Body Positivity at Arrowhead

Maria Keating, Reporter

If you had the choice between pizza or salad at a restaurant, which would you choose? Now, imagine being 15 and making the same choice. Obviously, you would want pizza right? Shockingly, teens can struggle to make this choice.  According to the Council on Size and Weight Discrimination, 70% of normal weight high school girls feel fat and are dieting.  Normally, a teen’s biggest concern would be about making friends or getting good grades or sports.  Now, on top of all that, a 21st century high school teen worries about their weight.

 

“It’s easier to be positive about other people’s bodies than it is to be about your own,” says Arrowhead junior Dana Gavin.  “Besides, who needs body positivity when you have chocolate fudge pop tarts?”

 

The history of body image and beauty standards goes back as far as human history.  In recent centuries, artists and painters depicted woman beauty standards as pale, rubenesque figures.  As history continued forward, the woman’s waist began to thin out and the chest and backside area gradually grew bigger.  According to Medical Daily, women have always been under some sort of pressure to look a certain way, whether it was the thicker body type of the 40’s and 50’s or the skinny models that overpopulate today’s tabloids and magazines.  That isn’t to say that body image trends don’t affect men though, with the pressure to be tall, fit, and muscular in order to attract any sort of attention.

 

“The problem with society is that people believe that celebrities are normal standards and kids start to think that those ideals are healthy and that they have to look like them,” says Arrowhead junior Sophie Carey.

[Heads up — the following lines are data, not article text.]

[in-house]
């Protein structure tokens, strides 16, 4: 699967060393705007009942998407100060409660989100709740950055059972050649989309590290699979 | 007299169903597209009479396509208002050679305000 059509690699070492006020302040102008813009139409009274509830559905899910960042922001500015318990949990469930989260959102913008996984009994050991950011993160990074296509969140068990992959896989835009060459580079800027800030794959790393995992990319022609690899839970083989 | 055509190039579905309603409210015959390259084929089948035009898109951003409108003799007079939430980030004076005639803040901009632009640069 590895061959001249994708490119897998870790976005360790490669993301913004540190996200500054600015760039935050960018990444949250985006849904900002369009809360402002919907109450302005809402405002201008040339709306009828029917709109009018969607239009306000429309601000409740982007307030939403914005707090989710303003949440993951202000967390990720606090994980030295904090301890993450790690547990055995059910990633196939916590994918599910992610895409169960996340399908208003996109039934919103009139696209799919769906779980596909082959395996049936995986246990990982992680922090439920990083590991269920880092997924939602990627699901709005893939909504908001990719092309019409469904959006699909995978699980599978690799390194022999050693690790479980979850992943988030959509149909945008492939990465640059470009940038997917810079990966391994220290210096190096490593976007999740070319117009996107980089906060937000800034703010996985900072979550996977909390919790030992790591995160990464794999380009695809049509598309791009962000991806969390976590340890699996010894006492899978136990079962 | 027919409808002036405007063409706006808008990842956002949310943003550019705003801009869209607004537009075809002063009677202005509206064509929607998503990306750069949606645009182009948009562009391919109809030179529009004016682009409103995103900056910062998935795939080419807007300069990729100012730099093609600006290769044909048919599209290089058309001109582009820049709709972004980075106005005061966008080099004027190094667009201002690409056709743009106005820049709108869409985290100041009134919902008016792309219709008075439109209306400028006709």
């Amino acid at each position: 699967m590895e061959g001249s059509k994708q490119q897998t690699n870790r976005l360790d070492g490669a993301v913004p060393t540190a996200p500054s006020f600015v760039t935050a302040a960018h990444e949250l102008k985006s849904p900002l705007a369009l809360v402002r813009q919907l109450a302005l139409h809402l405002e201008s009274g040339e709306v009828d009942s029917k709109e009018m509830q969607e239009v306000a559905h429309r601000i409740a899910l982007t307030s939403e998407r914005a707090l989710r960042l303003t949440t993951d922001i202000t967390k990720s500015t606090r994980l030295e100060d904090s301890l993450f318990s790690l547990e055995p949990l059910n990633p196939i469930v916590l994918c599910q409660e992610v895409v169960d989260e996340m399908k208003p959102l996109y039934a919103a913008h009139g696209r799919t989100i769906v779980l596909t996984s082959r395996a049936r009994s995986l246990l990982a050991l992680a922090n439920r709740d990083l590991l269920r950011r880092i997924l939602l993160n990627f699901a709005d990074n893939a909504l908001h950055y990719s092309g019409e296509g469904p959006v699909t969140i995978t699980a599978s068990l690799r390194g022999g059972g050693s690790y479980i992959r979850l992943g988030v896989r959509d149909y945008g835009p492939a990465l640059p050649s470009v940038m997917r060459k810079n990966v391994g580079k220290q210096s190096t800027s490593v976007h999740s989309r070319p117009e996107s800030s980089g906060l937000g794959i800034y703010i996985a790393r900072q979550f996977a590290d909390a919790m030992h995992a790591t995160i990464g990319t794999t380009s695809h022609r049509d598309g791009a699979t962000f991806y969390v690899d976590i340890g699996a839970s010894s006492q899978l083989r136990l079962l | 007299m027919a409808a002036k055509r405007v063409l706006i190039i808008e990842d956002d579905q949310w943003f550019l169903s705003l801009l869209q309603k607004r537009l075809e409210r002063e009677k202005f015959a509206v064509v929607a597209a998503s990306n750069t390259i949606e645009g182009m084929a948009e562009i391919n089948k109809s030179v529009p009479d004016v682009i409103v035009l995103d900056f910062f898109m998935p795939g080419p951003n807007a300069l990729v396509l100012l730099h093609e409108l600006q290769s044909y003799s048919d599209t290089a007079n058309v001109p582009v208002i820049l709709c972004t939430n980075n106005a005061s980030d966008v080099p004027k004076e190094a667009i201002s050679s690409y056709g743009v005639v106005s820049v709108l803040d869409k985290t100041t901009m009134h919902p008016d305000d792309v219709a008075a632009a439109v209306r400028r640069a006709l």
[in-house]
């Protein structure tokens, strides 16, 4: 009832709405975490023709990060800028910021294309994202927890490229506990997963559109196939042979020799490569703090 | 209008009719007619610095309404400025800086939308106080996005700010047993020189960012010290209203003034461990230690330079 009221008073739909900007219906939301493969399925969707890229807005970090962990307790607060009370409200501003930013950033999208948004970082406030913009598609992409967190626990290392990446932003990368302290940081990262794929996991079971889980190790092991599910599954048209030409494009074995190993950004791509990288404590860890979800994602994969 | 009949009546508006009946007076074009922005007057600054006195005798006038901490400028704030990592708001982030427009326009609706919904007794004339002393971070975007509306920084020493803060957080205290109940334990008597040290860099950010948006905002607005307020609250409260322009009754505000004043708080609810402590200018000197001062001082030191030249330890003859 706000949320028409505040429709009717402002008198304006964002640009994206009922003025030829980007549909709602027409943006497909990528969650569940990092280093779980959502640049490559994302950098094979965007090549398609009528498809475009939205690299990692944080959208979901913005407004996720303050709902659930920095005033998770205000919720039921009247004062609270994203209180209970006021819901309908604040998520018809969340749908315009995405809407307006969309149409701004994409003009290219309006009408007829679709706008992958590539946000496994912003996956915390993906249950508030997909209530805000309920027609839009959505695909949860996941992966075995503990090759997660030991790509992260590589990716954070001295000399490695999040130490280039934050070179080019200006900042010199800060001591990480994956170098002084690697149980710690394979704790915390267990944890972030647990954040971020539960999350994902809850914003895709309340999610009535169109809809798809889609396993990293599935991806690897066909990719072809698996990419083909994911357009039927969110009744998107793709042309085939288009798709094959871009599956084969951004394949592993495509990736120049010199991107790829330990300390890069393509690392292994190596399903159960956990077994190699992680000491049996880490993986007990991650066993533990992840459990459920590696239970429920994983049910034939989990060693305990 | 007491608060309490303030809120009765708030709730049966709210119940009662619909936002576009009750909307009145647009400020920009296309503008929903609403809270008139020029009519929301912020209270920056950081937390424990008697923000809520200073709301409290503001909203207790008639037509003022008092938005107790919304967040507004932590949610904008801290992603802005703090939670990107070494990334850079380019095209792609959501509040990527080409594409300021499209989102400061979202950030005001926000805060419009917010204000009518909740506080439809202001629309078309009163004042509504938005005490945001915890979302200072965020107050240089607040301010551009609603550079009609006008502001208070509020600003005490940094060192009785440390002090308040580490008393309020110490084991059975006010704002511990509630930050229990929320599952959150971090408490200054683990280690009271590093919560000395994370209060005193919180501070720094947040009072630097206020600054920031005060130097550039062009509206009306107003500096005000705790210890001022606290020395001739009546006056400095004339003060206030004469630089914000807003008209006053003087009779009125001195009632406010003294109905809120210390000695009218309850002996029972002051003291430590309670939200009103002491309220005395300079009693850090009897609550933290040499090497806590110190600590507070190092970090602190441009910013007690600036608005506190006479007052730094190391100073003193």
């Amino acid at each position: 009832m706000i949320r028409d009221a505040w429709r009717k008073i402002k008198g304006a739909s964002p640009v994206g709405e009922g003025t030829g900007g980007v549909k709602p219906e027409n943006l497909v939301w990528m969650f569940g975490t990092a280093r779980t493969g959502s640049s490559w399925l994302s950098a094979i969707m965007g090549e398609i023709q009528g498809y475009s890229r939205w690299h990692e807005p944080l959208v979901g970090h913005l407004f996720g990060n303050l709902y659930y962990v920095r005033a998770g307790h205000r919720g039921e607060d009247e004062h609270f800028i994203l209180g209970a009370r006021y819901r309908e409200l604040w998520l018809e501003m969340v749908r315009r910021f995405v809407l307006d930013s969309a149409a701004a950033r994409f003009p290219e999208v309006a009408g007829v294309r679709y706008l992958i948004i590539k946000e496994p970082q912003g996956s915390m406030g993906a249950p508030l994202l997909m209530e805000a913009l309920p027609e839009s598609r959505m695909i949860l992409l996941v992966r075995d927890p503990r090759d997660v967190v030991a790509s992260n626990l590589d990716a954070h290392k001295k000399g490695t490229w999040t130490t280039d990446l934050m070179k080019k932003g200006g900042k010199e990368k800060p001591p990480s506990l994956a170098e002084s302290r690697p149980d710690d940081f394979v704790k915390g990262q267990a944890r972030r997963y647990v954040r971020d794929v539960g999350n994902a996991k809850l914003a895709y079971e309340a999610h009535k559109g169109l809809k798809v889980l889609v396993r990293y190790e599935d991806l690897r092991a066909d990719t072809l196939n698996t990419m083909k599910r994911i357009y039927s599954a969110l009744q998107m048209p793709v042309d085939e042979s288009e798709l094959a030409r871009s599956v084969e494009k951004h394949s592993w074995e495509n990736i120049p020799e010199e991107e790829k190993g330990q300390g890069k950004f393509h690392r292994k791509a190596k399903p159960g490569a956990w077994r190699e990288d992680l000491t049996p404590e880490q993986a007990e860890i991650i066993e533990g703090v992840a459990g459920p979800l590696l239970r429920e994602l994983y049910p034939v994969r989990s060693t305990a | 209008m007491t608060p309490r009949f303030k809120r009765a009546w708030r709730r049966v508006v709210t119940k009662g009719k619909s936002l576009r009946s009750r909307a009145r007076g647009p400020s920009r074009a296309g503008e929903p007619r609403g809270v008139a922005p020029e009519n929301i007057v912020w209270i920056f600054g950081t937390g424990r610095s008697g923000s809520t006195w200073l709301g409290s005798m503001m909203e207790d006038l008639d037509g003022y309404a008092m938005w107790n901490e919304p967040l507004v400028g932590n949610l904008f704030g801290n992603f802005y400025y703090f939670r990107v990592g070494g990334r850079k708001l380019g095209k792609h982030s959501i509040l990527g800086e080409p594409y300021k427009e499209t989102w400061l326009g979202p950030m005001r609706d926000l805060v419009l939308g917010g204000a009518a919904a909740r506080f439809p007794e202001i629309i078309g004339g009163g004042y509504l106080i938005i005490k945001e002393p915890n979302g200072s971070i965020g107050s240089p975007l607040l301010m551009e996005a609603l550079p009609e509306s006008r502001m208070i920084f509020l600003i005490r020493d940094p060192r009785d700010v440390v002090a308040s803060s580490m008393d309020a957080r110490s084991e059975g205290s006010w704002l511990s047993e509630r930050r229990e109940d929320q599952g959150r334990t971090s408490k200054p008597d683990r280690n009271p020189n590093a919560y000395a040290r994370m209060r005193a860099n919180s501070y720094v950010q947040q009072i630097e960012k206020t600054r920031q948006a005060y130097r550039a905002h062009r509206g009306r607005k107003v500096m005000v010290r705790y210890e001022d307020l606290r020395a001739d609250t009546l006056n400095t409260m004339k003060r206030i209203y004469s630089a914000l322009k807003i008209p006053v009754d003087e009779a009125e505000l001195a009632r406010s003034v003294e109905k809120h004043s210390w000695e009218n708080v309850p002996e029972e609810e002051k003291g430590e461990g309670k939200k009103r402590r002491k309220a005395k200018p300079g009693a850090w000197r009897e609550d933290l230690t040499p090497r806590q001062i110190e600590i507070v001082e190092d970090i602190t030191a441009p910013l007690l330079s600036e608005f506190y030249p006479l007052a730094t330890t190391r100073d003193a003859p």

“I think the standards are too high, honestly,” says Arrowhead junior Lizzy Leidel.  “This kind of stuff can lead to eating disorders and such.  It’s really unhealthy and makes a really insecure society.  It makes people who already have body dysmorphic disorder worse.  The standards we have in today’s society need to be lowered down to a realistic level.  Young people, especially teens, are so impressionable and with all the publicity that skinny models get, it puts anyone over a size 5 to shame and that’s just not right.”

 

In an effort to achieve the desired body type, girls (and sometimes boys) go dangerous lengths to conform to society’s ideals of attractiveness.  Many teens have turned to eating disorders as a way to achieve these ideals.  Many teens will starve or binge and then purge as a means to achieve a skinnier body type.  According to the Council and Weight Discrimination, 13% of girls ages 15-17 acknowledge having an eating disorder.  Eating disorders can include anorexia nervosa (starving themselves), bulimia nervosa (binging and purging) and body dysmorphic disorder (never being satisfied with their body).  Society’s beauty ideals play a large role in the development of these disorders.

 

“The development of ED’s starts with unhealthy beauty ideals.  A lot of people don’t even realize it’s even happening, until it leads to unhealthy eating practices,” says Carey.  “Body positivity at Arrowhead can sometimes seem limited in size but it’s a growing movement that more people are embracing.  I wasn’t very body-positive for much of my life, but I guess now I’m starting to feel it.”
“I feel body-positive when I wear something really cute,” says Leidel.  “I usually don’t feel positive about myself or the way I look, but when I look good I feel good.”